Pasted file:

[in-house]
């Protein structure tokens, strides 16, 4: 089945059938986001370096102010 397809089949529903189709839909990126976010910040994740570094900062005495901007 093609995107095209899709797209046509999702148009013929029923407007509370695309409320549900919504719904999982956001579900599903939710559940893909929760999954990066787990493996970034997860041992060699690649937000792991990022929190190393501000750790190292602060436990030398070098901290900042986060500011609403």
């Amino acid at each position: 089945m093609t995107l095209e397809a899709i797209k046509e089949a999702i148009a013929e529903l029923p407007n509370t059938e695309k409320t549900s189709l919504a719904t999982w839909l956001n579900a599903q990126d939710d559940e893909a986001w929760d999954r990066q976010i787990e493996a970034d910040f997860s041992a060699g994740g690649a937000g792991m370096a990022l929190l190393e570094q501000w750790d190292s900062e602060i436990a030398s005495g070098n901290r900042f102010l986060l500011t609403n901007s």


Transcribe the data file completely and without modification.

[in-house]
């Protein structure tokens, strides 16, 4: 089945059938986001370096102010 397809089949529903189709839909990126976010910040994740570094900062005495901007 093609995107095209899709797209046509999702148009013929029923407007509370695309409320549900919504719904999982956001579900599903939710559940893909929760999954990066787990493996970034997860041992060699690649937000792991990022929190190393501000750790190292602060436990030398070098901290900042986060500011609403």
């Amino acid at each position: 089945m093609t995107l095209e397809a899709i797209k046509e089949a999702i148009a013929e529903l029923p407007n509370t059938e695309k409320t549900s189709l919504a719904t999982w839909l956001n579900a599903q990126d939710d559940e893909a986001w929760d999954r990066q976010i787990e493996a970034d910040f997860s041992a060699g994740g690649a937000g792991m370096a990022l929190l190393e570094q501000w750790d190292s900062e602060i436990a030398s005495g070098n901290r900042f102010l986060l500011t609403n901007s």